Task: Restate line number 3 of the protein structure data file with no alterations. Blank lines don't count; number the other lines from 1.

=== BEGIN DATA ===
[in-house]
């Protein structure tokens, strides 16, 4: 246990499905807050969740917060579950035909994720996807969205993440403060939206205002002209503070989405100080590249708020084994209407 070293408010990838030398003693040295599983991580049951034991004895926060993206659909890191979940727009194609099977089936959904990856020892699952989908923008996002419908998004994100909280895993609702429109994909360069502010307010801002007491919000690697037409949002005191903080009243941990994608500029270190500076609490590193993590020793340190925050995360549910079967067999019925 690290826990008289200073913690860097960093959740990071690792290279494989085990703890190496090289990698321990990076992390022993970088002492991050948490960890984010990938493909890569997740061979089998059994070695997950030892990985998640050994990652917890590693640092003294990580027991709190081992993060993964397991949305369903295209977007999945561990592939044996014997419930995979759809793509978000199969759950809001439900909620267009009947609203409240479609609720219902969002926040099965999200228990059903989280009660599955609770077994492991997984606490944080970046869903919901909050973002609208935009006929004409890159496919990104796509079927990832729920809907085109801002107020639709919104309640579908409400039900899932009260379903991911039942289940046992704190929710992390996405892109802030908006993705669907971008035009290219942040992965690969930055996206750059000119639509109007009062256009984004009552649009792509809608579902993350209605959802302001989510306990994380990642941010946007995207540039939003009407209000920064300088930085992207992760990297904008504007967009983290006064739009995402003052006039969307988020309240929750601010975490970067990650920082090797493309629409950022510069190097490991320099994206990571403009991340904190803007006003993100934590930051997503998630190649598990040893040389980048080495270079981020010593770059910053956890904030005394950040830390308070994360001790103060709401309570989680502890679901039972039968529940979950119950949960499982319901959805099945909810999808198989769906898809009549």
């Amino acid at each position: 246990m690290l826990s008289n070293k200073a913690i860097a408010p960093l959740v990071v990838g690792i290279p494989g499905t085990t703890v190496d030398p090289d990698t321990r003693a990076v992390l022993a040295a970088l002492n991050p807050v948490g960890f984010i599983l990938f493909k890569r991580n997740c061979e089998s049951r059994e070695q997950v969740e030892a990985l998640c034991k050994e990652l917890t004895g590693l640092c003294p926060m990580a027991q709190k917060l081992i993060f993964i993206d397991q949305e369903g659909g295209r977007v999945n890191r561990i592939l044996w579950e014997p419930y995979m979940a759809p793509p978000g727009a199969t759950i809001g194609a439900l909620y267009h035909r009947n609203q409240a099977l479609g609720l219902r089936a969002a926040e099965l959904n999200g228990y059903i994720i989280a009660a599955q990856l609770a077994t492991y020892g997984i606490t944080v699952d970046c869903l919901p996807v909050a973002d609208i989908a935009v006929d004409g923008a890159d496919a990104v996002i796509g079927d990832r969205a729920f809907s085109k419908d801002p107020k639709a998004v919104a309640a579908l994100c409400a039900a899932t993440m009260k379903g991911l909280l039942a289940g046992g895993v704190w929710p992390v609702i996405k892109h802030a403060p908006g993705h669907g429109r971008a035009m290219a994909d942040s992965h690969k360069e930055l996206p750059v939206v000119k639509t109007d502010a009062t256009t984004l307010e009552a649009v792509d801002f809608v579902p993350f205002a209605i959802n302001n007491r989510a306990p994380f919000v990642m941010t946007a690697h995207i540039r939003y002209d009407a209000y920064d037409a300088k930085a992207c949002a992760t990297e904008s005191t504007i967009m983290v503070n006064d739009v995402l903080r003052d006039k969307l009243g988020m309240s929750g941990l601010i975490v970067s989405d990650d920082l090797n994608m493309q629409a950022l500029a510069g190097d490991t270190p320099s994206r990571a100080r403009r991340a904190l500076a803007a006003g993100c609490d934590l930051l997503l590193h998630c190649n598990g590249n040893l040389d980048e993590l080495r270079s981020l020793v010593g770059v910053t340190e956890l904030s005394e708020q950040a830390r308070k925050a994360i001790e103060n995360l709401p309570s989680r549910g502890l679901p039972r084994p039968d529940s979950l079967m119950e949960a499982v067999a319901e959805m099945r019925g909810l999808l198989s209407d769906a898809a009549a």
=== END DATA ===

């Amino acid at each position: 246990m690290l826990s008289n070293k200073a913690i860097a408010p960093l959740v990071v990838g690792i290279p494989g499905t085990t703890v190496d030398p090289d990698t321990r003693a990076v992390l022993a040295a970088l002492n991050p807050v948490g960890f984010i599983l990938f493909k890569r991580n997740c061979e089998s049951r059994e070695q997950v969740e030892a990985l998640c034991k050994e990652l917890t004895g590693l640092c003294p926060m990580a027991q709190k917060l081992i993060f993964i993206d397991q949305e369903g659909g295209r977007v999945n890191r561990i592939l044996w579950e014997p419930y995979m979940a759809p793509p978000g727009a199969t759950i809001g194609a439900l909620y267009h035909r009947n609203q409240a099977l479609g609720l219902r089936a969002a926040e099965l959904n999200g228990y059903i994720i989280a009660a599955q990856l609770a077994t492991y020892g997984i606490t944080v699952d970046c869903l919901p996807v909050a973002d609208i989908a935009v006929d004409g923008a890159d496919a990104v996002i796509g079927d990832r969205a729920f809907s085109k419908d801002p107020k639709a998004v919104a309640a579908l994100c409400a039900a899932t993440m009260k379903g991911l909280l039942a289940g046992g895993v704190w929710p992390v609702i996405k892109h802030a403060p908006g993705h669907g429109r971008a035009m290219a994909d942040s992965h690969k360069e930055l996206p750059v939206v000119k639509t109007d502010a009062t256009t984004l307010e009552a649009v792509d801002f809608v579902p993350f205002a209605i959802n302001n007491r989510a306990p994380f919000v990642m941010t946007a690697h995207i540039r939003y002209d009407a209000y920064d037409a300088k930085a992207c949002a992760t990297e904008s005191t504007i967009m983290v503070n006064d739009v995402l903080r003052d006039k969307l009243g988020m309240s929750g941990l601010i975490v970067s989405d990650d920082l090797n994608m493309q629409a950022l500029a510069g190097d490991t270190p320099s994206r990571a100080r403009r991340a904190l500076a803007a006003g993100c609490d934590l930051l997503l590193h998630c190649n598990g590249n040893l040389d980048e993590l080495r270079s981020l020793v010593g770059v910053t340190e956890l904030s005394e708020q950040a830390r308070k925050a994360i001790e103060n995360l709401p309570s989680r549910g502890l679901p039972r084994p039968d529940s979950l079967m119950e949960a499982v067999a319901e959805m099945r019925g909810l999808l198989s209407d769906a898809a009549a």